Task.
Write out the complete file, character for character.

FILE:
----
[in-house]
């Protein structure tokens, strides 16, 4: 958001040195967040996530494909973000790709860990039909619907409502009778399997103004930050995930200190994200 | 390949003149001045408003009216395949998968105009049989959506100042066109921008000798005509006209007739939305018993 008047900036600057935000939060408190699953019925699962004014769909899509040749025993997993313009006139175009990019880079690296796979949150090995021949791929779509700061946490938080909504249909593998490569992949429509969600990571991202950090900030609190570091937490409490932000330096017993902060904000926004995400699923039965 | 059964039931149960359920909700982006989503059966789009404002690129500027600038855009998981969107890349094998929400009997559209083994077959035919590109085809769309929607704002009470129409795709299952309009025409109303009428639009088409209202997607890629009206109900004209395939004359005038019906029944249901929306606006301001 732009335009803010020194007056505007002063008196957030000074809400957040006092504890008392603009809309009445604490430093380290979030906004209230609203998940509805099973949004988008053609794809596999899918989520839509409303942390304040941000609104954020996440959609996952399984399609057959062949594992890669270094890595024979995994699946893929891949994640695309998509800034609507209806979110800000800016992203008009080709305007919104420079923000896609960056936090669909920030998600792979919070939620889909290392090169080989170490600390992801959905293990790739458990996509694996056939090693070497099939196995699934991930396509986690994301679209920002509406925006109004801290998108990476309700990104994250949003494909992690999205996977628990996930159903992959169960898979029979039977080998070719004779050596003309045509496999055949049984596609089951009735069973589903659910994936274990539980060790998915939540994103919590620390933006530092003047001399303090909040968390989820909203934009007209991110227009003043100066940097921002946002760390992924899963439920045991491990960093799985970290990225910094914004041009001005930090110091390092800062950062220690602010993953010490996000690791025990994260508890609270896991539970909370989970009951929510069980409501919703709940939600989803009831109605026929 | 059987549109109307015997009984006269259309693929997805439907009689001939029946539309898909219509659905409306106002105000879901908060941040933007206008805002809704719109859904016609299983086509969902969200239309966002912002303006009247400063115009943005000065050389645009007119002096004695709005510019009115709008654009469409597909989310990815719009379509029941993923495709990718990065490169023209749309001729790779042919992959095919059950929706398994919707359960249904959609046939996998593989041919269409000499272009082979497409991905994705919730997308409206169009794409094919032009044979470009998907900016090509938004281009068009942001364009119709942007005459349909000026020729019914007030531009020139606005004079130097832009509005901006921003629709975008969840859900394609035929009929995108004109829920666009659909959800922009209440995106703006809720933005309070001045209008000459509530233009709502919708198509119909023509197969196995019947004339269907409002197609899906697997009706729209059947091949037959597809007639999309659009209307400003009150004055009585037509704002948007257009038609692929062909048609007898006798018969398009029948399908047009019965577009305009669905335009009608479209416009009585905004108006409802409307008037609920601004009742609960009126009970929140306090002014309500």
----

[in-house]
């Protein structure tokens, strides 16, 4: 958001040195967040996530494909973000790709860990039909619907409502009778399997103004930050995930200190994200 | 390949003149001045408003009216395949998968105009049989959506100042066109921008000798005509006209007739939305018993 008047900036600057935000939060408190699953019925699962004014769909899509040749025993997993313009006139175009990019880079690296796979949150090995021949791929779509700061946490938080909504249909593998490569992949429509969600990571991202950090900030609190570091937490409490932000330096017993902060904000926004995400699923039965 | 059964039931149960359920909700982006989503059966789009404002690129500027600038855009998981969107890349094998929400009997559209083994077959035919590109085809769309929607704002009470129409795709299952309009025409109303009428639009088409209202997607890629009206109900004209395939004359005038019906029944249901929306606006301001 732009335009803010020194007056505007002063008196957030000074809400957040006092504890008392603009809309009445604490430093380290979030906004209230609203998940509805099973949004988008053609794809596999899918989520839509409303942390304040941000609104954020996440959609996952399984399609057959062949594992890669270094890595024979995994699946893929891949994640695309998509800034609507209806979110800000800016992203008009080709305007919104420079923000896609960056936090669909920030998600792979919070939620889909290392090169080989170490600390992801959905293990790739458990996509694996056939090693070497099939196995699934991930396509986690994301679209920002509406925006109004801290998108990476309700990104994250949003494909992690999205996977628990996930159903992959169960898979029979039977080998070719004779050596003309045509496999055949049984596609089951009735069973589903659910994936274990539980060790998915939540994103919590620390933006530092003047001399303090909040968390989820909203934009007209991110227009003043100066940097921002946002760390992924899963439920045991491990960093799985970290990225910094914004041009001005930090110091390092800062950062220690602010993953010490996000690791025990994260508890609270896991539970909370989970009951929510069980409501919703709940939600989803009831109605026929 | 059987549109109307015997009984006269259309693929997805439907009689001939029946539309898909219509659905409306106002105000879901908060941040933007206008805002809704719109859904016609299983086509969902969200239309966002912002303006009247400063115009943005000065050389645009007119002096004695709005510019009115709008654009469409597909989310990815719009379509029941993923495709990718990065490169023209749309001729790779042919992959095919059950929706398994919707359960249904959609046939996998593989041919269409000499272009082979497409991905994705919730997308409206169009794409094919032009044979470009998907900016090509938004281009068009942001364009119709942007005459349909000026020729019914007030531009020139606005004079130097832009509005901006921003629709975008969840859900394609035929009929995108004109829920666009659909959800922009209440995106703006809720933005309070001045209008000459509530233009709502919708198509119909023509197969196995019947004339269907409002197609899906697997009706729209059947091949037959597809007639999309659009209307400003009150004055009585037509704002948007257009038609692929062909048609007898006798018969398009029948399908047009019965577009305009669905335009009608479209416009009585905004108006409802409307008037609920601004009742609960009126009970929140306090002014309500």